The LGBTQ Health Section serves as an information clearinghouse for other physicians in a variety of ways, such as holding panel discussions at TexMed. (See TMA Resources, below.)

“When we did education meetings, we were stopped in the halls by other physicians who said we really wish we could learn more about this,” Dr. Carlo said.

The section also can be a resource for LGBTQ physicians and medical students who are concerned about discrimination, Dr. Cooper says. Most face tough professional choices about how much or how little to reveal about their sexual orientation or gender identity.

Because those answers can vary depending upon geography or specialty, members of the LGBTQ Health Section can counsel medical students on how to proceed, says Dr. Cooper, who’s often asked for his advice.

“Their big concern is: ‘I may be a great medical student – I’ve got great grades, I’ve got great projects, I’ve been a member of organizations – but is a residency program going to rank me lower strictly because I identify as LGBTQ?’”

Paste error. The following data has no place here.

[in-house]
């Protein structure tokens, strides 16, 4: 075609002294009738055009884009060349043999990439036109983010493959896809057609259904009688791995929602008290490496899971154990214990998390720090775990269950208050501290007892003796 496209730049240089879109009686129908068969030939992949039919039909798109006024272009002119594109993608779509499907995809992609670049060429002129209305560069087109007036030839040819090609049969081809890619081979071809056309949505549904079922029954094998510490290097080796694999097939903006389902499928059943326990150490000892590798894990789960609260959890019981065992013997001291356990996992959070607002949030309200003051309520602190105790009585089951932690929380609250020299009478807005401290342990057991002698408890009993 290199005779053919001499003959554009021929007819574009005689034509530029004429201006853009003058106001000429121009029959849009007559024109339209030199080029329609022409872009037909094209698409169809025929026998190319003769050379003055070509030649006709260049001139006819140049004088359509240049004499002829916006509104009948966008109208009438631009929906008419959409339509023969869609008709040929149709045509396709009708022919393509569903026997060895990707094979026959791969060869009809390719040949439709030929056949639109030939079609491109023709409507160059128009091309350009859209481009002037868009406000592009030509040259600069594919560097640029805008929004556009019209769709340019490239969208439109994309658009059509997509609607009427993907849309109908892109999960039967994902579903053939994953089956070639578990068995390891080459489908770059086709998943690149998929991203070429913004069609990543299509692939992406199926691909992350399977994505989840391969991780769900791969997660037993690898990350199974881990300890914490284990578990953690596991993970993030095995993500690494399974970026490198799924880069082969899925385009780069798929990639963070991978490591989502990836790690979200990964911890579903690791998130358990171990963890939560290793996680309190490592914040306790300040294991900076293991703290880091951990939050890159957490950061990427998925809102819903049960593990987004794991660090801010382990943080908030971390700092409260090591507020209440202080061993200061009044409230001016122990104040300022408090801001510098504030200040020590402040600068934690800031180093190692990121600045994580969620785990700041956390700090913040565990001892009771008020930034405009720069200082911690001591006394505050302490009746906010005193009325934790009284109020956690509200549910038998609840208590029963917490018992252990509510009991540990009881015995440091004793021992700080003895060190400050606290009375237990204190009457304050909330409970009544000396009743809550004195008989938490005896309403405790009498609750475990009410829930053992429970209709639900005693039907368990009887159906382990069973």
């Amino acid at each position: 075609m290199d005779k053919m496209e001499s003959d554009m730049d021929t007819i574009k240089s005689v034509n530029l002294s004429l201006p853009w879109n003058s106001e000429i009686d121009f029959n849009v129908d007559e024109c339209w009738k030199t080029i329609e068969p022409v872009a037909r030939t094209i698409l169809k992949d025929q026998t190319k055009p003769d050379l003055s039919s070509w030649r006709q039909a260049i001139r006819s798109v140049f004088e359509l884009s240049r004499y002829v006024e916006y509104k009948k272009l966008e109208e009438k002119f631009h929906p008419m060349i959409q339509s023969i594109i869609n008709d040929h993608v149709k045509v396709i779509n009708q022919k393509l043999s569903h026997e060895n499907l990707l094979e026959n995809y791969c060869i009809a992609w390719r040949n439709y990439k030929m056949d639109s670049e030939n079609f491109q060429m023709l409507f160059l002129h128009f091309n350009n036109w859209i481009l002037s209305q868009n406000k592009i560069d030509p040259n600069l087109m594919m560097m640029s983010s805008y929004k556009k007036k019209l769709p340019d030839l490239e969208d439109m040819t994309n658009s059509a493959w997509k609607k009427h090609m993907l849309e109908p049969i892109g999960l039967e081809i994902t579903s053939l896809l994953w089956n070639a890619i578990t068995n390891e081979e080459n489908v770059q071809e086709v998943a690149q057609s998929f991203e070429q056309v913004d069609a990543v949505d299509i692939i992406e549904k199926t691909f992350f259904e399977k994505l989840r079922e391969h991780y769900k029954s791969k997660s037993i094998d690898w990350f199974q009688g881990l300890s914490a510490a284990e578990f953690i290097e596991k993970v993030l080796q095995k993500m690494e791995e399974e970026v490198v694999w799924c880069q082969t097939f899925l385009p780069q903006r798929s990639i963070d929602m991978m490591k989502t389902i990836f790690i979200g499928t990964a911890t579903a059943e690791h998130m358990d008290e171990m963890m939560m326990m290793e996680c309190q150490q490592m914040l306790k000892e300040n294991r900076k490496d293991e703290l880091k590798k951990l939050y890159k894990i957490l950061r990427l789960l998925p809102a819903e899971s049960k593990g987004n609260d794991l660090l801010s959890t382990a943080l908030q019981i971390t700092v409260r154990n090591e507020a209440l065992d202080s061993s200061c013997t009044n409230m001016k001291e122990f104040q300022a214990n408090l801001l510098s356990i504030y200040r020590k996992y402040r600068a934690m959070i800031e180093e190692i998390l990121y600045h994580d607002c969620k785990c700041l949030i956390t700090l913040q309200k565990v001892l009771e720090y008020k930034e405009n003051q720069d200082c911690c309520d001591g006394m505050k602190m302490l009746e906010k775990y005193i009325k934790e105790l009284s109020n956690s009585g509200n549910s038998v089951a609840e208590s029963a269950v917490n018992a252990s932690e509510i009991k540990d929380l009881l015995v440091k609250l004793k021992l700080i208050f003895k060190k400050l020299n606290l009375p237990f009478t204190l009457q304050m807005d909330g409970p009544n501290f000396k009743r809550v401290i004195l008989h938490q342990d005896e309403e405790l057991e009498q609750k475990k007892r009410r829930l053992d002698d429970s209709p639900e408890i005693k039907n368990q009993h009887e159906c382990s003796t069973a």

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Open to all

Many LGBTQ Health Section members join because they are LGBTQ or because they have friends or family members who are, Dr. Carlo says. But the presence of non-LGBTQ physicians shows that it is open to any TMA members with an interest in LGBTQ issues.

“This is not just for people who are LGBTQ to join the section – this is really for everybody,” he said. “We certainly welcome all members who want to be involved.”

Denton obstetrician gynecologist Joseph Valenti, MD, a member of TMA’s Board of Trustees, says he belongs to the LGBTQ Health Section in part to better understand the health problems that affect his transgender patients.